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Teenage Mutant Ninja Turtles: Season 1 (1987)

DVD Cover (Lions Gate)
Movie Connections:
Teenage Mutant Ninja Turtles
> Teenage Mutant Ninja Turtles:... (1987)
> Teenage Mutant Ninja Turtles:... (1988)
> Teenage Mutant Ninja Turtles:... (1989)
> Teenage Mutant Ninja Turtles (1990)
> Teenage Mutant Ninja Turtles II:... (1991)
> Teenage Mutant Ninja Turtles III (1993)
> TMNT (2007)
> Casey Jones (2011)
> Teenage Mutant Ninja Turtles (2014)
> Teenage Mutant Ninja Turtles: Out... (2016)
Genres:
Animated Action, Animated Comedy, Animated Television, Animation, Children's / Family, Sci-Fi Adventure, Superhero Show, TV Sci-Fi & Fantasy

7.9 / 10 - Overall Rating

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Review by Crispy
Added: August 05, 2014
Teenage Mutant Ninja Turtles. In the late 80s/early 90s, these reptile martial artists took the world by storm. They've had a run on every medium you can think of, and they just keep coming back. A third animated series was launched by Nickelodeon two years ago, and everyone's favorite pyro filmmaker Michael Bay is heading a new live-action film coming out next week. As big a fan of this lean, green fighting machine as I was, there's no question I'm going to see it (even though I've admittedly got extremely low hopes for it), but first I'd thought I take a look back at where it started.

While a certain level of crime is to be expected with city-living, lately there's been an explosion of unique robberies. It seems a group of ninjas have been going around and robbing scientific research labs of their expensive equipment. Leading the story is Channel 6 News reporter April O'Neil who has gotten just a bit too close to the source of the matter. She's ambushed one night by a group of punks who tell her that they've been instructed to beat some silence into her. Fearing for her life, she escapes into the sewers where she's saved by the most unlikeliest of heroes: a quartet of four-foot-tall ninja turtles. After taking her back to their lair, their master, the mutant rat Splinter, fills her in on the back story. Long ago in Japan, he led the honorable Foot Clan, but he was betrayed by a fellow ninja, Oruku Saki, and was banished to the sewers of New York. There, he befriended the rats and the four baby turtles that fell through a sewer grate. One day, he found the reptiles swimming in a glowing ooze. The ooze fused the DNA of the Splinter into the turtles, and the rats into Splinters, turning them into the mutants they are today. Putting two and two together, April joins with the turtles and begin hunting down this Foot Clan, now led by the menacing Shredder (aka Oruku Saki) and a feared warlord from another dimension named Krang.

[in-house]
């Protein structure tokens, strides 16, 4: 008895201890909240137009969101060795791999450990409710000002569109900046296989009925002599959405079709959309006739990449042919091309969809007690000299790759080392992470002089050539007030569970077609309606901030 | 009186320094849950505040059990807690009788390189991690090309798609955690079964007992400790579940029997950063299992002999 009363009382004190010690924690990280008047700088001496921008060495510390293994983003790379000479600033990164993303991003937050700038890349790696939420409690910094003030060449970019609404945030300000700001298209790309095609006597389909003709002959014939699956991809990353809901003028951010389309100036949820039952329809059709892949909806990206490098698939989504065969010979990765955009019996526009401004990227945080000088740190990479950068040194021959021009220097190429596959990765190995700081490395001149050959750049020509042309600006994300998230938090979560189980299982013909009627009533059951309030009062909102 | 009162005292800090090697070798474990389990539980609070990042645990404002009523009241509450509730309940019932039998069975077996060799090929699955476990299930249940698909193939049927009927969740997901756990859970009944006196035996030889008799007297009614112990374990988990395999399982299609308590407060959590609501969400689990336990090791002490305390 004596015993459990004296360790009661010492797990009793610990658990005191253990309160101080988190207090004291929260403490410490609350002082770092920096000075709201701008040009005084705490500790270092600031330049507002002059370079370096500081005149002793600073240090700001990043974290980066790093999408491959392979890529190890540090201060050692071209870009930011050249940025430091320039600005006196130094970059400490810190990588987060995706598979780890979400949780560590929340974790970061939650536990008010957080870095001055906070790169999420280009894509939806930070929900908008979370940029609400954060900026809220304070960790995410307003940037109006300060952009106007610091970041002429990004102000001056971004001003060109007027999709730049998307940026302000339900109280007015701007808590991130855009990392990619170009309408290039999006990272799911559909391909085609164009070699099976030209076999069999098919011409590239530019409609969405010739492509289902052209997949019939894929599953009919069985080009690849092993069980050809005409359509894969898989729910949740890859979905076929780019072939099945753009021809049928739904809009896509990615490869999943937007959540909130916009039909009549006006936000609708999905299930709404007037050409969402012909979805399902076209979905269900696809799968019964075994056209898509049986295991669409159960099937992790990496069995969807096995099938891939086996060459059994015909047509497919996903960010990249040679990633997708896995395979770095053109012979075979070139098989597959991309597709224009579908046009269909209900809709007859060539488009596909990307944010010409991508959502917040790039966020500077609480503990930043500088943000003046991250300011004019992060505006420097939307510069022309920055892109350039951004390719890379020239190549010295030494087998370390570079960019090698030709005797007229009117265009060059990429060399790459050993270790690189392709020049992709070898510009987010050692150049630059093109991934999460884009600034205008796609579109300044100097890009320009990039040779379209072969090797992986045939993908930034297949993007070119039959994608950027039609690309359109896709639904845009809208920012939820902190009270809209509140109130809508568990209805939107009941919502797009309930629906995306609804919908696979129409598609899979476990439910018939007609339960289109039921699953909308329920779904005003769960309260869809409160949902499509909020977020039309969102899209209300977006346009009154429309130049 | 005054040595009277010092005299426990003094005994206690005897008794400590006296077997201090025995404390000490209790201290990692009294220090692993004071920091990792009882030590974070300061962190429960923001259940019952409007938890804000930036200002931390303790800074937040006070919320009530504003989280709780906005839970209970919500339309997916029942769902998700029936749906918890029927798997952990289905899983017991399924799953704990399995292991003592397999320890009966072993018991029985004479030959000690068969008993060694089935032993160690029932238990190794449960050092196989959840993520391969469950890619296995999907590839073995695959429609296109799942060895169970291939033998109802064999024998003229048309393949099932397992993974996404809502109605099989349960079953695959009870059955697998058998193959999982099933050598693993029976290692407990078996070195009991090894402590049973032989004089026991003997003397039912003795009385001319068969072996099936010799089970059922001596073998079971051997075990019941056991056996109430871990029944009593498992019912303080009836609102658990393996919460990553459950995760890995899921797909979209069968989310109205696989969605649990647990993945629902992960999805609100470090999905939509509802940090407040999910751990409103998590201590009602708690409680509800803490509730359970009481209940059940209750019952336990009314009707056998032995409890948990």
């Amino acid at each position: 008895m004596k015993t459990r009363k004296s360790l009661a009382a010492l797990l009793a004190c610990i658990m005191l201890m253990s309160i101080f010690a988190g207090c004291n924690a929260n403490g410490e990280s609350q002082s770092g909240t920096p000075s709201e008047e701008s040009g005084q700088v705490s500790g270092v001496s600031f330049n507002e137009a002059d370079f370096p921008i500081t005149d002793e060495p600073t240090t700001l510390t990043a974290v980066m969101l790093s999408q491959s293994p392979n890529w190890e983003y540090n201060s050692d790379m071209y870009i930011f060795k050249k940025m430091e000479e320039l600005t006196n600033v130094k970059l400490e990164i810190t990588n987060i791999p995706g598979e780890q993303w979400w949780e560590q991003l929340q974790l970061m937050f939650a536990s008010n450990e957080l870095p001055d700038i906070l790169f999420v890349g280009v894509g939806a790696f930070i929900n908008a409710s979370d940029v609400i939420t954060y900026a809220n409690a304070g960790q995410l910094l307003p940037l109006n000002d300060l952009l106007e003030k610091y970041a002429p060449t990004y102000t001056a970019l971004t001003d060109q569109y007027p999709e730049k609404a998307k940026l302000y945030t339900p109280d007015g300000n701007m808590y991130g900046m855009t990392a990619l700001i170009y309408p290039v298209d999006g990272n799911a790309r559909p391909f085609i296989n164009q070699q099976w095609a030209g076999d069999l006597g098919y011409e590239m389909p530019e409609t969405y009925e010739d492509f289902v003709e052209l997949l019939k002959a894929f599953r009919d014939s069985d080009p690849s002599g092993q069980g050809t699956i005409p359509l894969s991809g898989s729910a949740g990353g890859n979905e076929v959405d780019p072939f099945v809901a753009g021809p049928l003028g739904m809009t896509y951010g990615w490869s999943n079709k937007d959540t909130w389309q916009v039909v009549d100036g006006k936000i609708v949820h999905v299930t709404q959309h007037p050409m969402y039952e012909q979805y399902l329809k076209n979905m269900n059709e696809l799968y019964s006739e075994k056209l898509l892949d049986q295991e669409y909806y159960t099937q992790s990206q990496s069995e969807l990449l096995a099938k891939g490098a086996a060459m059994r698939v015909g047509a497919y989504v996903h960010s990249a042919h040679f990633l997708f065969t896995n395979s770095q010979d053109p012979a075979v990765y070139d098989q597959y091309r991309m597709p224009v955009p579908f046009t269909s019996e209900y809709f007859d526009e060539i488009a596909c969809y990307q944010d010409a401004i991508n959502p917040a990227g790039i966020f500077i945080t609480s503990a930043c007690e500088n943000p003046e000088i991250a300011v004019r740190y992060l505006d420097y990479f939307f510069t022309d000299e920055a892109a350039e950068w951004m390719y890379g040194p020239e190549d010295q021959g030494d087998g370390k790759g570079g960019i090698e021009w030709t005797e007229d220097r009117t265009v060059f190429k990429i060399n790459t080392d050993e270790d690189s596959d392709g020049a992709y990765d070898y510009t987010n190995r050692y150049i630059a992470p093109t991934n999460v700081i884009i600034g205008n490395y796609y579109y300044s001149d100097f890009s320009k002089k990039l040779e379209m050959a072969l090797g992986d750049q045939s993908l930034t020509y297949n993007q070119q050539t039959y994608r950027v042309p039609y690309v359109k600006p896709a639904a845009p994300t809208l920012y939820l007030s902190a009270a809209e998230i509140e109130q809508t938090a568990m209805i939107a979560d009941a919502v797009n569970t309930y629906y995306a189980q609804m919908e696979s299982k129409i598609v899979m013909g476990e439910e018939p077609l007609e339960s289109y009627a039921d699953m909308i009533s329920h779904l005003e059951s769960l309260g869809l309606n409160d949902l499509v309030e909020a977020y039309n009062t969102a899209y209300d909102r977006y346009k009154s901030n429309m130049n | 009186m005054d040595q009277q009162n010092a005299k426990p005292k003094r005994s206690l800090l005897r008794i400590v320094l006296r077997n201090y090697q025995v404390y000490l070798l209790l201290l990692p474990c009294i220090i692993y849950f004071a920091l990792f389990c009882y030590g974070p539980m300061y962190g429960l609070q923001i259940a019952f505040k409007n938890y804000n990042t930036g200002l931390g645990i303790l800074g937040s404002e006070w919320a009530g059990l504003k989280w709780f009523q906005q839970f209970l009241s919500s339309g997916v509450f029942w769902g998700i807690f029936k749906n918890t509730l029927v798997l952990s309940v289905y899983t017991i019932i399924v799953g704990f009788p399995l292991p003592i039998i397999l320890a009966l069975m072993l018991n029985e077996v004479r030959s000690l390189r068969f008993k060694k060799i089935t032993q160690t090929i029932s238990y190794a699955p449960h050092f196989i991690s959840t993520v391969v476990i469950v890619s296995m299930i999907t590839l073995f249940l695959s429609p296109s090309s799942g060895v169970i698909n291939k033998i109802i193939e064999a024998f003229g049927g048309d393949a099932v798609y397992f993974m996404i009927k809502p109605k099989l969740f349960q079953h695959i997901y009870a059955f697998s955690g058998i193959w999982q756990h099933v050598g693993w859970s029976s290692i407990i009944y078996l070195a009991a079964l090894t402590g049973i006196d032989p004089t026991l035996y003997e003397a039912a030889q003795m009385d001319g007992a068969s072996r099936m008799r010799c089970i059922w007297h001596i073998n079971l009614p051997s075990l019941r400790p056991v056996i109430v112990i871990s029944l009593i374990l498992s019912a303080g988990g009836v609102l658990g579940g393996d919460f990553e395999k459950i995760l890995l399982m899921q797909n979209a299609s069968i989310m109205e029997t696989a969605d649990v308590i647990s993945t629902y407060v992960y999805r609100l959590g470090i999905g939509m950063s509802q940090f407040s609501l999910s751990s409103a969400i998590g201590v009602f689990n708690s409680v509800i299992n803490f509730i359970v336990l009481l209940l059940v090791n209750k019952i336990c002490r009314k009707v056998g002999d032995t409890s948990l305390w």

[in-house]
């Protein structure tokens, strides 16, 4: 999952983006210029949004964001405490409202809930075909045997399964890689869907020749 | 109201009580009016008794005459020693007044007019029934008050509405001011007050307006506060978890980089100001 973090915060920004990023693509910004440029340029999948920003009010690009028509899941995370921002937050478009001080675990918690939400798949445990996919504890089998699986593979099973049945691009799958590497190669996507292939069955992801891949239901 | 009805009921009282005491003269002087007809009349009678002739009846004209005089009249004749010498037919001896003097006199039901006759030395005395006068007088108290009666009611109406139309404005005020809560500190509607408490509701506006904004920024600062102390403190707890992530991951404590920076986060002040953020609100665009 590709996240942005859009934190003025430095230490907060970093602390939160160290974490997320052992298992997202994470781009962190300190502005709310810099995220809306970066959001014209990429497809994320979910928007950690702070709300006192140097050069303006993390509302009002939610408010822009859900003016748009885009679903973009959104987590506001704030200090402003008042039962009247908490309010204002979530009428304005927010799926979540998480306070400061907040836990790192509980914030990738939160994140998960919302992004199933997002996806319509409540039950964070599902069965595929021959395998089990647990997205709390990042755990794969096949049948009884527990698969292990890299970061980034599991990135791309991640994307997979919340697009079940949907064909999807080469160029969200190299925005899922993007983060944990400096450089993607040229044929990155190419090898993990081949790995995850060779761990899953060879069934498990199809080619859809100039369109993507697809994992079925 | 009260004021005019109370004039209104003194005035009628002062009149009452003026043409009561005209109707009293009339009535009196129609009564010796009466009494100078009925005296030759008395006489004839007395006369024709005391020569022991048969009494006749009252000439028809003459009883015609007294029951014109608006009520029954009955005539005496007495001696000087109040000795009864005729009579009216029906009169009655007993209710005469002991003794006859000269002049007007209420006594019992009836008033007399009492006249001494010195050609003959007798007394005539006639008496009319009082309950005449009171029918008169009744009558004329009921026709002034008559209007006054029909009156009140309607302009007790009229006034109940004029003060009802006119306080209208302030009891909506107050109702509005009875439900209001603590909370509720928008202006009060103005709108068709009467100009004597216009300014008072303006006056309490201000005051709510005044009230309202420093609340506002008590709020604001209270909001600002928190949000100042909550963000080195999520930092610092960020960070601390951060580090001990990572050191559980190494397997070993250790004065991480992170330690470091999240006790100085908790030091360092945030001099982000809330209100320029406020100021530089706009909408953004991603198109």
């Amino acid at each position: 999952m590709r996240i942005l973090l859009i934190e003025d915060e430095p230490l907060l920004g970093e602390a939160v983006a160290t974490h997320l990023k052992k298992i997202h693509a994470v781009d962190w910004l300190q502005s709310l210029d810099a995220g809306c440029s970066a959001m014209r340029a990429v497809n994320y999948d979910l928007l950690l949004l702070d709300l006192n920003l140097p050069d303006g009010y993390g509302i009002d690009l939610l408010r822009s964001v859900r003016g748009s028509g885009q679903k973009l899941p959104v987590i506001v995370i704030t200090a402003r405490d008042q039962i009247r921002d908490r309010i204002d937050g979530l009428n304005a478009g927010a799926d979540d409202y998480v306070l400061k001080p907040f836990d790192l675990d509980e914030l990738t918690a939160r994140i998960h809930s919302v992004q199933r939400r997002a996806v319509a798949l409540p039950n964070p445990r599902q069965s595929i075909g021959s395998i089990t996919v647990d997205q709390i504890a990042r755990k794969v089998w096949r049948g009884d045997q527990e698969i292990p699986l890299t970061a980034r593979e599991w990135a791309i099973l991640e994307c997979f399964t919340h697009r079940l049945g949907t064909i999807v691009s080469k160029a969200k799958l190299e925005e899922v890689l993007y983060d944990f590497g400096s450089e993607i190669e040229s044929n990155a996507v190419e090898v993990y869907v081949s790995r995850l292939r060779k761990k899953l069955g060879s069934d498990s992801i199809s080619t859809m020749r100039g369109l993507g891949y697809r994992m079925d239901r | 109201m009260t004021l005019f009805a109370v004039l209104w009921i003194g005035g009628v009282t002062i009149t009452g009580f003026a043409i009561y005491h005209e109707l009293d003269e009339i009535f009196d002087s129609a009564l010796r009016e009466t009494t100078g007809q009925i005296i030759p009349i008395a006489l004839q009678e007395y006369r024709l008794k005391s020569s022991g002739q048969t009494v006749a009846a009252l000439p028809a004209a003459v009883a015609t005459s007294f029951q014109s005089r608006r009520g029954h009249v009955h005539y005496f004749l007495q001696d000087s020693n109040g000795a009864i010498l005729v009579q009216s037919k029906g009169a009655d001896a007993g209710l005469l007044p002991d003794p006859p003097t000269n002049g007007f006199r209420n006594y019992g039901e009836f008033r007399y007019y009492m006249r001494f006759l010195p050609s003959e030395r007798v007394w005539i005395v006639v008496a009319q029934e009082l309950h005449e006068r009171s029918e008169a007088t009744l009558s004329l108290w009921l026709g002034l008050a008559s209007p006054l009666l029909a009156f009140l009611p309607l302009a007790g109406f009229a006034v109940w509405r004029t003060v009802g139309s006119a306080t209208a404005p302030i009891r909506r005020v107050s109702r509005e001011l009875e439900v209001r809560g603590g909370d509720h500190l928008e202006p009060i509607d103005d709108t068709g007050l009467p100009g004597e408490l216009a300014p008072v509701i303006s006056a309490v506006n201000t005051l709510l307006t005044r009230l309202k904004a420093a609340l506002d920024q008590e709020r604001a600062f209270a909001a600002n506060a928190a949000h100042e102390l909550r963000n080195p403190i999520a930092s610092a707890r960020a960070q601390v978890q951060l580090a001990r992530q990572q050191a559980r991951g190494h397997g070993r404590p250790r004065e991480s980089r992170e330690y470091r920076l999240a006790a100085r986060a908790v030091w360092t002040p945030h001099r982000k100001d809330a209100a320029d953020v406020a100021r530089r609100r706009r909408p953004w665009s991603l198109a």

There is no way I could overstate just how popular this tv show was back in the day. They had video games, breakfast cereals, pudding pies, backpacks, shows and of course, action figures. As a matter of fact, those action figures were the start of it all. You see, Playmate was looking to move beyond the toddler toys they were known for, and the franchise would be a good way to do it. However, the comic it stemmed from had an extremely small following, and despite the silly nature of the concept, its tone was decidedly aimed at an older demographic. Playmate wanted a cartoon released to lay the foundation for their toys, and this five episode miniseries was released to get the ball rolling. Now, this DVD also has a few bonus episodes from the tenth and final season, but I decided to ignore those for now. I'll cross that bridge when I get to it.